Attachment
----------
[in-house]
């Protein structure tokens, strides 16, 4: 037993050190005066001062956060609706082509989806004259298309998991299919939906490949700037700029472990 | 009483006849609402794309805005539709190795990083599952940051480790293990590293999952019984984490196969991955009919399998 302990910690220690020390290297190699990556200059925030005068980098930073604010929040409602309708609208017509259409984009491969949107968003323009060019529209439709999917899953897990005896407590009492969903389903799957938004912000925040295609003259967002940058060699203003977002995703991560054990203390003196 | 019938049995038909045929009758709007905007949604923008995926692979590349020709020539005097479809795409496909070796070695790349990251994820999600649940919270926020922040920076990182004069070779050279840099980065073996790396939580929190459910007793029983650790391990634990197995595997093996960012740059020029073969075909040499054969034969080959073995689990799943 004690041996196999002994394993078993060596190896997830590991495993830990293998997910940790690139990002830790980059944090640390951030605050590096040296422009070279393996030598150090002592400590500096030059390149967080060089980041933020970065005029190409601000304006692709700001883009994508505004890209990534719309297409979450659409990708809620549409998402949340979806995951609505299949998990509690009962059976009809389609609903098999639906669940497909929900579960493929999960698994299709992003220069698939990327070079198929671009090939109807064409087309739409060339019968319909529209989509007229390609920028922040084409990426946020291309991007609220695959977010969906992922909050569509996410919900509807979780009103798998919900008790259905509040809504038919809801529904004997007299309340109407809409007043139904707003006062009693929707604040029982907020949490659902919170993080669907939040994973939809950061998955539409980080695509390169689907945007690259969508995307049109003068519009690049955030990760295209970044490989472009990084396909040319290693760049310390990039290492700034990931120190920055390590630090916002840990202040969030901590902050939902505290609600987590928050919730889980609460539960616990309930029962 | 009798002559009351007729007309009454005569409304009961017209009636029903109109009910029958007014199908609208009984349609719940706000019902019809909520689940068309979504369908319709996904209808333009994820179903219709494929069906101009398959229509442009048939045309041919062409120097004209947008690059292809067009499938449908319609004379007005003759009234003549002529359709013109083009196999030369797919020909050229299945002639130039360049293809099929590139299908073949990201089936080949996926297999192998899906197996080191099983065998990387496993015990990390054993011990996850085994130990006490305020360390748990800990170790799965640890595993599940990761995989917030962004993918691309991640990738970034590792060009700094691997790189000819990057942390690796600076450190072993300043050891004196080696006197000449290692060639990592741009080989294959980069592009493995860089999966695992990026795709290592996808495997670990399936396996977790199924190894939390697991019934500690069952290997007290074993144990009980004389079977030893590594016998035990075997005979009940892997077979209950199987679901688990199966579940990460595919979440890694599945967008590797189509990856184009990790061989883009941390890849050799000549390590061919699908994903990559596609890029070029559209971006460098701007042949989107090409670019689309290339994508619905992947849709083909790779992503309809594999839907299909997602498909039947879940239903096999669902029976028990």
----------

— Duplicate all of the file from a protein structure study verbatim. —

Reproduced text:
[in-house]
């Protein structure tokens, strides 16, 4: 037993050190005066001062956060609706082509989806004259298309998991299919939906490949700037700029472990 | 009483006849609402794309805005539709190795990083599952940051480790293990590293999952019984984490196969991955009919399998 302990910690220690020390290297190699990556200059925030005068980098930073604010929040409602309708609208017509259409984009491969949107968003323009060019529209439709999917899953897990005896407590009492969903389903799957938004912000925040295609003259967002940058060699203003977002995703991560054990203390003196 | 019938049995038909045929009758709007905007949604923008995926692979590349020709020539005097479809795409496909070796070695790349990251994820999600649940919270926020922040920076990182004069070779050279840099980065073996790396939580929190459910007793029983650790391990634990197995595997093996960012740059020029073969075909040499054969034969080959073995689990799943 004690041996196999002994394993078993060596190896997830590991495993830990293998997910940790690139990002830790980059944090640390951030605050590096040296422009070279393996030598150090002592400590500096030059390149967080060089980041933020970065005029190409601000304006692709700001883009994508505004890209990534719309297409979450659409990708809620549409998402949340979806995951609505299949998990509690009962059976009809389609609903098999639906669940497909929900579960493929999960698994299709992003220069698939990327070079198929671009090939109807064409087309739409060339019968319909529209989509007229390609920028922040084409990426946020291309991007609220695959977010969906992922909050569509996410919900509807979780009103798998919900008790259905509040809504038919809801529904004997007299309340109407809409007043139904707003006062009693929707604040029982907020949490659902919170993080669907939040994973939809950061998955539409980080695509390169689907945007690259969508995307049109003068519009690049955030990760295209970044490989472009990084396909040319290693760049310390990039290492700034990931120190920055390590630090916002840990202040969030901590902050939902505290609600987590928050919730889980609460539960616990309930029962 | 009798002559009351007729007309009454005569409304009961017209009636029903109109009910029958007014199908609208009984349609719940706000019902019809909520689940068309979504369908319709996904209808333009994820179903219709494929069906101009398959229509442009048939045309041919062409120097004209947008690059292809067009499938449908319609004379007005003759009234003549002529359709013109083009196999030369797919020909050229299945002639130039360049293809099929590139299908073949990201089936080949996926297999192998899906197996080191099983065998990387496993015990990390054993011990996850085994130990006490305020360390748990800990170790799965640890595993599940990761995989917030962004993918691309991640990738970034590792060009700094691997790189000819990057942390690796600076450190072993300043050891004196080696006197000449290692060639990592741009080989294959980069592009493995860089999966695992990026795709290592996808495997670990399936396996977790199924190894939390697991019934500690069952290997007290074993144990009980004389079977030893590594016998035990075997005979009940892997077979209950199987679901688990199966579940990460595919979440890694599945967008590797189509990856184009990790061989883009941390890849050799000549390590061919699908994903990559596609890029070029559209971006460098701007042949989107090409670019689309290339994508619905992947849709083909790779992503309809594999839907299909997602498909039947879940239903096999669902029976028990």